"Your goal as an executive is to build a company that can run without you, right? At least, that's mine -- and you have to keep in mind what happens if you get hit by a bus? What happens to the company? That's why it's important to empower your teams to make these decisions instead of relying solely on you -- of course, yes, there will be times when someone has to step in and make a final, buck-stops-here decision; often that's me, as a founder," Moore says.
Consciously choosing to operate without a CEO can also free up resources that could be better used elsewhere in the company, Moore adds. Can the money earmarked for CEO's salary, bonuses and other compensation be used to hire better executives in other departments like marketing and sales to drive faster and greater market growth? Or, he says, more software developers, engineers and/or designers to get solutions and products to market faster? Or even a larger customer service and support team to make sure customer experience is top-notch?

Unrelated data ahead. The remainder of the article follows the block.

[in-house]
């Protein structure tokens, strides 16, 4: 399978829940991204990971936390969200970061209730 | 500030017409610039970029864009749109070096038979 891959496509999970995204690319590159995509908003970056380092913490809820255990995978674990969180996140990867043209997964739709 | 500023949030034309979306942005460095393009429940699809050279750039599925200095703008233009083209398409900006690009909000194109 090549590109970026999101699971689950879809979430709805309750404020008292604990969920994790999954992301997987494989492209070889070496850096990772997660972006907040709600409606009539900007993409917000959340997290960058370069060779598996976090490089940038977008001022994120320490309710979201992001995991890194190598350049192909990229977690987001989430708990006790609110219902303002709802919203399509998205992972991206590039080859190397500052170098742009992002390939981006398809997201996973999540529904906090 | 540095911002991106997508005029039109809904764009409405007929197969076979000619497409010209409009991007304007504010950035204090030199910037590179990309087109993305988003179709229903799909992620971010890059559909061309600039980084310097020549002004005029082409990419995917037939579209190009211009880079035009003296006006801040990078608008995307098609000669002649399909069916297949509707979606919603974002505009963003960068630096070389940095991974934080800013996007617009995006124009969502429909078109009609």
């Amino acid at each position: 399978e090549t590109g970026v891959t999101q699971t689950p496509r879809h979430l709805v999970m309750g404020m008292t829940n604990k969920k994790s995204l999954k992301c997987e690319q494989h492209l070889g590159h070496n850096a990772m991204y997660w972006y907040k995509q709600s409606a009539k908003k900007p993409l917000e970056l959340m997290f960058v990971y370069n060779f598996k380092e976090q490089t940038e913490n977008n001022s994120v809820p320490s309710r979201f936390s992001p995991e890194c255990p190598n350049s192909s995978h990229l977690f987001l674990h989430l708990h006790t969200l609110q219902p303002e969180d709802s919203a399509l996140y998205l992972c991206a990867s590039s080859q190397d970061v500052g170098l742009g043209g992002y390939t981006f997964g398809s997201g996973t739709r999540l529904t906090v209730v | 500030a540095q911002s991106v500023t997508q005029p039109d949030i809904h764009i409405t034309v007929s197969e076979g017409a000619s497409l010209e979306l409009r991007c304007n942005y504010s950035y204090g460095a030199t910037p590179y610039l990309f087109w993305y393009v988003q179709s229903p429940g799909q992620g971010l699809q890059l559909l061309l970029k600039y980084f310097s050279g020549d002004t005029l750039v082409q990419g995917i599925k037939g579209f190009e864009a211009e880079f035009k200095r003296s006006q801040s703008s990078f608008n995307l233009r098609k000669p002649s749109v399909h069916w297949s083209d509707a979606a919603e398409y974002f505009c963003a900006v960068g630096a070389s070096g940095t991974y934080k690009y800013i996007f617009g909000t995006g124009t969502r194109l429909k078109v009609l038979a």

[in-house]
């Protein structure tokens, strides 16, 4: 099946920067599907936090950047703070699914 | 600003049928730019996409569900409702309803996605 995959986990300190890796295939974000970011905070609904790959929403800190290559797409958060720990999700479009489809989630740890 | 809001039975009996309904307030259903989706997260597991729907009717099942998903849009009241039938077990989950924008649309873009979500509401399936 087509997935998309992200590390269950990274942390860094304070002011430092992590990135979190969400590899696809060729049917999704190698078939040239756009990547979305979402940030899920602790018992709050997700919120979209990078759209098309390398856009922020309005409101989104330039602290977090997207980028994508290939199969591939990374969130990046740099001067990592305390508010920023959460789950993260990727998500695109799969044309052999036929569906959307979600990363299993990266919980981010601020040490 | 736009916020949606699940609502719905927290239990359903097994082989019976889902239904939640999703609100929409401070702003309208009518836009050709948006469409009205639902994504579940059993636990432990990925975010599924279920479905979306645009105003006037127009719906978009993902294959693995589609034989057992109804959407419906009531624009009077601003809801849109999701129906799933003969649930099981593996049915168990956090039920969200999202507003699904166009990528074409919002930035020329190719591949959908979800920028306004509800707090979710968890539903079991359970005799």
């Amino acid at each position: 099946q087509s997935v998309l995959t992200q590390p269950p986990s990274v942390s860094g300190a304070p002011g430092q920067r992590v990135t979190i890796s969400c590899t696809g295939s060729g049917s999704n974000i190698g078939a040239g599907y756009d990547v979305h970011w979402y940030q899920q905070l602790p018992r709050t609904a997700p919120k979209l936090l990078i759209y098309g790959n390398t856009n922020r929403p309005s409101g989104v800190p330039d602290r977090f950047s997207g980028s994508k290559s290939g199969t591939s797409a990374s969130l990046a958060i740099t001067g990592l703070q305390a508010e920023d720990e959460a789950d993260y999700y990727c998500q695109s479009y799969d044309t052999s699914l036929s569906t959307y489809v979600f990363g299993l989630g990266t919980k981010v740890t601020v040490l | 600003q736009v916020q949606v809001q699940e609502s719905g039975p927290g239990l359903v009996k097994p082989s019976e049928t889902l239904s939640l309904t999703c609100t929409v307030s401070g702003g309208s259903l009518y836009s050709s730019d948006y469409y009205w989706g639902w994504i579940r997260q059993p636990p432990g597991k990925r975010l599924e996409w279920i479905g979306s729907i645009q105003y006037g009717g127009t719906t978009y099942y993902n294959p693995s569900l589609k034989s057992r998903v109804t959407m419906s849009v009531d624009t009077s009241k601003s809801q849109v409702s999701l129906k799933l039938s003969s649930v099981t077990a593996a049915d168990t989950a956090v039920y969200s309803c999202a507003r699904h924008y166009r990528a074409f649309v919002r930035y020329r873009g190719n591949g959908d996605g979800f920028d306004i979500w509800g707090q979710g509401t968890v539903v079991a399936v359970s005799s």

"Here's the thing -- we are not against having a CEO, at all. If we happened across someone who would be perfect and complement what we're already doing, then obviously we would love that. But the takeaway, I think, is that you have to find a perfect fit; don't force yourself to hire someone just because you think you're supposed to," Moore says.
Up in the air
For Charles "Chick" Gregg, co-founder of luxury air charter company Air Unlimited, the decision to operate without a CEO was more personal than business.
"We formed in 2013 as an LLC, and while my co-founder and I are both managing members, my intent wasn't ever to be involved full-time in managing a business; this, for me, was more an investment into a passion of mine after I formally retired," he says. The only titles assumed are those required of them and their employees by the FAA, which helps maintain the focus on serving customer needs and making sure clients are satisfied and happy, Gregg says.
"We're much more concerned with our customers' satisfaction than who has what fancy title, or who got a big customer win -- none of that corporate competition stuff here!" he says.